Peter B Gilkey
202 Deady Hall,1-541-346-4717 (office phone) 1-541-346-0987
(fax) email: firstname.lastname@example.org
University of Oregon,
Oregon 97403 USA
Math 4/515 Introductory Analysis III Spring 2013 34402 (M415) and 34410 (M515)
Syllabus Version 1
Calculus on Manifolds
MWF 1100-1150 (Deady 209) + F 1500-1550 (Peterson 103)
Office hours Monday, Wednesday, Friday 0900-0950
Text: Spivak: Calculus on manifolds (paperback). (Benjamin/Cummings Publishing
Homework will be due each Monday on the material of the subsequent
week. The Friday discussion hour is an opportunity for you to ask
questions about the homework. The homework problems will be challenging
and it is essential that you have thought about the homework before comming
to the discussion hour. You should also feel free to ask questions regarding
the lecture that have come up then (or during class of course).
I will drop your 2 lowest homework scores in computing the homework
average. This is to allow for life's little emergencies in case
you have to miss turning in 1 or 2 homeworks. Late homework will not be
Grade: Will be based
Note: No class Memorial Day Monday May 27 2013.
25% on the homework
25% on the mid term Wednesday 1 May 2013
50% on the Final
Exam 10:15 Thursday 13 June 2013.
Teaching Associate: Ekaterina Puffini. Academic Calendar
Here are tentative reading and homework assignments.
Notes available in the class:
Week 1 (1 Apr - 5 Apr 2013): Read 1-34. Do 1.7, 1.10, 1.22, 1.30, 2.4, 2.5,
Week 2 (8 Apr - 12 Apr 2013): Read 34-45. Do 2.12, 2.13., 2.21, 2.22, 2.23,
2.24, 2-25, 2-26. Also
Week 3 (15 Apr - 19 Apr 2013): Read 46-56. Do 2.29, 2.30, 2.31, 2.32, 2.35,
2.36, 2.37 [not part b], 2.38, 2.39
Week 4 (22 Apr - 28 Apr 2013): Read 56-73. Do 3.1-3.10.
Week 5 (29 Apr - 3 May 2013): Read 56-73. Do 1.18, 3.11, 3.12, 3.14, 3.15, 3.16,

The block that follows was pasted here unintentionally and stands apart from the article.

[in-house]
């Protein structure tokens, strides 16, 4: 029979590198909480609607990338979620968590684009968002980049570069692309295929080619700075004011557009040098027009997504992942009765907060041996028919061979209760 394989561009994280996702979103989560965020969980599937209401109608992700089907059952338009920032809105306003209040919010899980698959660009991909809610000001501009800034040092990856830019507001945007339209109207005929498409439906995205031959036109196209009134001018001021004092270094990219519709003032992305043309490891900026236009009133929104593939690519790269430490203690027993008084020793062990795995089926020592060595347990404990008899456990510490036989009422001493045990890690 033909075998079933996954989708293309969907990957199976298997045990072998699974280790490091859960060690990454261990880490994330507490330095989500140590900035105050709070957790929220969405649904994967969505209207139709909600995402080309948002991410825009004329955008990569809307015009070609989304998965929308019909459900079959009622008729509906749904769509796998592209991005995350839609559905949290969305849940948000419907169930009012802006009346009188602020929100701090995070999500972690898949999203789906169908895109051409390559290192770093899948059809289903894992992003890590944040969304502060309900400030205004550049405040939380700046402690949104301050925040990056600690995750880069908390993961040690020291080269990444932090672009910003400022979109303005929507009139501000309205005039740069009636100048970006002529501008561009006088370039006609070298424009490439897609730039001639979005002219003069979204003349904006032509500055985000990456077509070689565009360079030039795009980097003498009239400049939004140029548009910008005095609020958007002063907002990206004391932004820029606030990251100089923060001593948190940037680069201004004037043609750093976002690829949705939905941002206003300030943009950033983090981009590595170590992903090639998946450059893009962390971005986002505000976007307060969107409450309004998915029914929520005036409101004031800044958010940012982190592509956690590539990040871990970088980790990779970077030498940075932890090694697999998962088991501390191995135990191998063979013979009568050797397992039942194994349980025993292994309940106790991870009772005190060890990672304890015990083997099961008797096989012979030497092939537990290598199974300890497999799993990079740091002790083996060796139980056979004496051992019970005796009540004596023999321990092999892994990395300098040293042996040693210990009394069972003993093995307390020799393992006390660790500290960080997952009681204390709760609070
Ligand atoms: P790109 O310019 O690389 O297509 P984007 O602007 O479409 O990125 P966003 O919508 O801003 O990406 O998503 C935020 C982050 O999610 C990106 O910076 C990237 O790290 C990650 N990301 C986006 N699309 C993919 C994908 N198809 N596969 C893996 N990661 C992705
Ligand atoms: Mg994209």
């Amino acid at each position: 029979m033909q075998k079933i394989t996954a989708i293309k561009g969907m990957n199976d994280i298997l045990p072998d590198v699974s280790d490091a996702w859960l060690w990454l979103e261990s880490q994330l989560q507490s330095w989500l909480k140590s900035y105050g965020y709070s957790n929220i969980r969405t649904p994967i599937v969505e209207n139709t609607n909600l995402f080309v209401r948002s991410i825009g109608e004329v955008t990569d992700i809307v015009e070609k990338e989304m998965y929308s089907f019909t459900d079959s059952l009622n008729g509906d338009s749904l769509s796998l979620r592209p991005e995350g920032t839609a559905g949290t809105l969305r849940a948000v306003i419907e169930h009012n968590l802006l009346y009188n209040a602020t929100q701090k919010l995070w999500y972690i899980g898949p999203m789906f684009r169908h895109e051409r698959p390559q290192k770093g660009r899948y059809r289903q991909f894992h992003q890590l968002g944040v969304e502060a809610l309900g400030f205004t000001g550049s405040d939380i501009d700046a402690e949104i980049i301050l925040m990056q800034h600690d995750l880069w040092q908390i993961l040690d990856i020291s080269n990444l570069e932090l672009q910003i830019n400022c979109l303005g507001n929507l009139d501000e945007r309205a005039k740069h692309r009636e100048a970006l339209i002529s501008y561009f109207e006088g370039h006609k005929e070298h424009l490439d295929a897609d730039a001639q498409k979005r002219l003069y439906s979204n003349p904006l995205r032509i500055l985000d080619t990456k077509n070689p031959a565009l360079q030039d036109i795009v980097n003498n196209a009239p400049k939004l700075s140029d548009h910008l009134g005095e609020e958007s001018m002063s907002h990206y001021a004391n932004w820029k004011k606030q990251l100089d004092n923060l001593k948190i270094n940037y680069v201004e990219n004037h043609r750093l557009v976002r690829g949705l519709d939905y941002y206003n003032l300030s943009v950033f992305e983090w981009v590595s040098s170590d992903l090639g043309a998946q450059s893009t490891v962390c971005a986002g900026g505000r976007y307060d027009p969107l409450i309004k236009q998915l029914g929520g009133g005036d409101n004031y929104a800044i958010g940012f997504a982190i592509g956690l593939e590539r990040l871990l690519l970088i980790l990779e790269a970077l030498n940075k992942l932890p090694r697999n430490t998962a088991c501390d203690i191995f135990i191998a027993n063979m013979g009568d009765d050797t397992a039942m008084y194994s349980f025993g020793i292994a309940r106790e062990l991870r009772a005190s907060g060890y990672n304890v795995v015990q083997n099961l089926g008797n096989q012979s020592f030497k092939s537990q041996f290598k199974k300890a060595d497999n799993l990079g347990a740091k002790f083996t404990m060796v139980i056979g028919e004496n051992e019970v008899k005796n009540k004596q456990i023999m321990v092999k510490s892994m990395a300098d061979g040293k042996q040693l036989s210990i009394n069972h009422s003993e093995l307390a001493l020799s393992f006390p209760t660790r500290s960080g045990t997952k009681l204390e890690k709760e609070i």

3.17, 3.18, 3.19. Exam Wednesday May 01 2013
Week 6 (6 May - 10 May 2013): Do 3.13, 3-20, 3.21, 3.22, 3.23, 3.26, 3.28,
Week 7 (13 May - 17 May 2013): Do 1.17, 3.30, 3.31, 3.32, 3.33, 3.34, 3.37,
Problem A1: Prove or disprove the following assertion: ``Let U be
a bounded open subset of R-n. Then the characteristic function of U is
integrable in the extended sense over U.
Problem A2: Prove or disprove the following assertion: ``If U is any
unbounded open subset of R-n, then the characteristic function of U is not
integrable in the extended sense over U.''
Week 8 (20 May - 24 May 2013): Assignment #8
Week 9 (25 May - 30 May 2013): Assignment #9
(27 May 2013 is Memorial Day)
Week 10 (03 Jun - 07 Jun 2013): TBA
Week 11 (10 June - 14 June 2013) Final
Exam Thursday 13 June 2013 10:15. Owing to faculty legislation, final
exams may not be given early under any circumstances
Undergraduate Grading Standards
There are two important issues that this grading policy recognizes.
- Improper Integrals
- Change of variable Theorem
- Green's, Gauss's, Stokes Theorem
- Applications Fundamental Theorem Algebra,
Brauer fixed point formula, combing the hair on a billiard ball.
Rubric for applied courses:
(1) Mathematics is hierarchical. A student who is given a grade of C or
higher in a course must have mastery of that material that allows
the possibility of succeeding in courses for which that course is a
- (2) Some mathematics courses are primarily concerned with techniques
and applications. In such courses student success is measured by the
student's ability to model , successfully apply the relevant technique,
and bring the calculation to a correct conclusion. The department's
100-level courses and most calculus courses are examples in this category
although these are not the only examples. Other courses such as this one are
primarily concerned with theoretical structures and proof. In such courses
student success is measured by the student's ability to apply the theorems
and definitions in the subject, and to create proofs on his or her own using
the models and ideas taught during the course.
Many courses are partly hybrids incorporating both techniques
and applications, and some element of theory. Some lean more toward applications, others more toward theory.
Modeling, in mathematical education parlance, means the process of taking
a problem which is not expressed mathematically and expressing it mathematically
(typically as an equation or a set of equations). This is usually followed by
solving the relevant equation or equations and interpreting the answer in terms
of the original problem.
- A: Consistently chooses appropriate models, uses correct techniques,
and carries calculations through to a correct answer. Able to estimate error
when appropriate, and able to recognize conditions needed to apply models as
- B: Usually chooses appropriate models and uses correct